Pro-life versus Pro-choice
What happens when a human’s right to live is in conflict with a woman’s right to her own body? Abortion has always been entangled with ethics but the morals behind the issue are ironic and fundamentally contradictory. On one hand, society condemns the woman for robbing the life of an innocent being, but on the other hand, the same society celebrates female empowerment and advocates freedom and control over one’s own body.
Yes, the issue can be simplified by establishing that if the abortion is ‘necessary’; that is the pregnancy is posing an actual danger to the life of the mother, the immorality of the act is lesser than simply deciding to end the child’s life just because the mother doesn’t want it. (In this case, society requires one to think beyond feelings and selfish desires but this is another point). But what if another complication is thrown into the mix? What if the impending child is going to be have child disability?
We now have a woman who is not only taking away another life, but in doing so, discriminates and exterminates another being that she deemed unfit or inferior to live. While society creates all these heated debates about abortions and ethics and what nots, they are in fact saying that abortion is a process or experience that can be rationalized and moralized. When faced with a dilemma or choice, one could possibly rationalize and moralize the situation by weighing the pros and cons, predict the outcomes and pick the option that is the most beneficial for everyone. But what if the choice is not a real choice but an arbitrary one?
In an abortion, the mother does not have any real choice because both choices are simultaneously right and wrong. The choice to keep the child would allow the mother to be free from the blame of killing her own child (right choice), but would most likely lead to a lifetime struggle for the family. The child will never be able to live the way other children could, he could face isolation, bullying and social stigma, while parents bear the financial and emotional burden of nursing a disabled child. Sounds like tragedy for both the child and the family, maybe she has made the wrong choice after all. Removing the child is a cruel and inhumane act and so by default, it is a wrong choice. But the woman was not confident of raising a disabled child the best she could, and the unborn child is probably better off without her.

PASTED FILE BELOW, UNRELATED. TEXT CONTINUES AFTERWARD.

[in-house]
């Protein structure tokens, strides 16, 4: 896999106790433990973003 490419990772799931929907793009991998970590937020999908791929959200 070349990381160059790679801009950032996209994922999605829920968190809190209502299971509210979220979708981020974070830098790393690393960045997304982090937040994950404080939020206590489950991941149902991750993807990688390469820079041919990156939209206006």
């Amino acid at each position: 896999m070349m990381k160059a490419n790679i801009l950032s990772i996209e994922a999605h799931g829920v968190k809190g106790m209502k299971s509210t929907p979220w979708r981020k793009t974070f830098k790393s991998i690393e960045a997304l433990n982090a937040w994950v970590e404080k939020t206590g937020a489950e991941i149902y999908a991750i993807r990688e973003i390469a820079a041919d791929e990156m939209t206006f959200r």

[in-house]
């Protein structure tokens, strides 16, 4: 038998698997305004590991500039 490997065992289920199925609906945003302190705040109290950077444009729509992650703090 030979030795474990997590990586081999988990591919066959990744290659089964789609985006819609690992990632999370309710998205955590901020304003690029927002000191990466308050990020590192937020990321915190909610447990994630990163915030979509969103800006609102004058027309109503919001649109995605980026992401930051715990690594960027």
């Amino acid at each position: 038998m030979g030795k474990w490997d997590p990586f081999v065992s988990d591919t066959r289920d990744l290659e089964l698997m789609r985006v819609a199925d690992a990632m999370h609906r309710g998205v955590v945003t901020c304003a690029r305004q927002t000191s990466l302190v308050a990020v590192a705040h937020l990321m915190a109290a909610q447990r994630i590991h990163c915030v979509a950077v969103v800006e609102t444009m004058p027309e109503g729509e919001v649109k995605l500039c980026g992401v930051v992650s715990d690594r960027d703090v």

The whole issue is complex because there is no choice to make at all. This is not a war between the pro-life and pro-choice, but an internal war that every mother who is carrying a disabled child has to fight on her own. She wrestles with her mind and her heart, her rationality and her feelings, until one side eventually emerges and predominates the other.